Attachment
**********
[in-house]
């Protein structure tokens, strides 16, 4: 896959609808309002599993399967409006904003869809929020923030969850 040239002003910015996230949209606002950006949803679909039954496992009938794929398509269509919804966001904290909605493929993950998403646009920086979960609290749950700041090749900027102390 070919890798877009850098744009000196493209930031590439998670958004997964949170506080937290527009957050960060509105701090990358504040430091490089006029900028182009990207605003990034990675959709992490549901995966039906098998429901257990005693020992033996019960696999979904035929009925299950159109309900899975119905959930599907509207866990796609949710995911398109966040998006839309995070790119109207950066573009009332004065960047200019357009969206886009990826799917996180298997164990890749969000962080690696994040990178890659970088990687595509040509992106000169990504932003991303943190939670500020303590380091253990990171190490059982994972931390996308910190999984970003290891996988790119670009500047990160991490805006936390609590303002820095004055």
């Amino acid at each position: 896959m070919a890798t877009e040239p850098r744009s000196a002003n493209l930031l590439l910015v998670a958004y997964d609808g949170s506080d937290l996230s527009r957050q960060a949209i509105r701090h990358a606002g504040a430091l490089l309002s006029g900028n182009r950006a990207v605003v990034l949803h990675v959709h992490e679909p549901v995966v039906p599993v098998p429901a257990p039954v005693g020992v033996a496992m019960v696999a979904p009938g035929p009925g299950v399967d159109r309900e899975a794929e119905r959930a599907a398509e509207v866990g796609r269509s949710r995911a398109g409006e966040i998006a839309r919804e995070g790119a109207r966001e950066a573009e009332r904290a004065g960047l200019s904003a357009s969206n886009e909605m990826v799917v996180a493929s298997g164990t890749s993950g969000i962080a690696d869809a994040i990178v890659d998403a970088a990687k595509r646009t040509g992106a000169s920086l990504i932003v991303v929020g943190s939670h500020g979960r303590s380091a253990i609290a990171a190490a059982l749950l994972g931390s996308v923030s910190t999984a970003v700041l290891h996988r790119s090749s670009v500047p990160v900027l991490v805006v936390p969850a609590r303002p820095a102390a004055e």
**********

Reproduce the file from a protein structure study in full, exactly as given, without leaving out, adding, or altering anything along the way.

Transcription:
[in-house]
């Protein structure tokens, strides 16, 4: 896959609808309002599993399967409006904003869809929020923030969850 040239002003910015996230949209606002950006949803679909039954496992009938794929398509269509919804966001904290909605493929993950998403646009920086979960609290749950700041090749900027102390 070919890798877009850098744009000196493209930031590439998670958004997964949170506080937290527009957050960060509105701090990358504040430091490089006029900028182009990207605003990034990675959709992490549901995966039906098998429901257990005693020992033996019960696999979904035929009925299950159109309900899975119905959930599907509207866990796609949710995911398109966040998006839309995070790119109207950066573009009332004065960047200019357009969206886009990826799917996180298997164990890749969000962080690696994040990178890659970088990687595509040509992106000169990504932003991303943190939670500020303590380091253990990171190490059982994972931390996308910190999984970003290891996988790119670009500047990160991490805006936390609590303002820095004055």
């Amino acid at each position: 896959m070919a890798t877009e040239p850098r744009s000196a002003n493209l930031l590439l910015v998670a958004y997964d609808g949170s506080d937290l996230s527009r957050q960060a949209i509105r701090h990358a606002g504040a430091l490089l309002s006029g900028n182009r950006a990207v605003v990034l949803h990675v959709h992490e679909p549901v995966v039906p599993v098998p429901a257990p039954v005693g020992v033996a496992m019960v696999a979904p009938g035929p009925g299950v399967d159109r309900e899975a794929e119905r959930a599907a398509e509207v866990g796609r269509s949710r995911a398109g409006e966040i998006a839309r919804e995070g790119a109207r966001e950066a573009e009332r904290a004065g960047l200019s904003a357009s969206n886009e909605m990826v799917v996180a493929s298997g164990t890749s993950g969000i962080a690696d869809a994040i990178v890659d998403a970088a990687k595509r646009t040509g992106a000169s920086l990504i932003v991303v929020g943190s939670h500020g979960r303590s380091a253990i609290a990171a190490a059982l749950l994972g931390s996308v923030s910190t999984a970003v700041l290891h996988r790119s090749s670009v500047p990160v900027l991490v805006v936390p969850a609590r303002p820095a102390a004055e």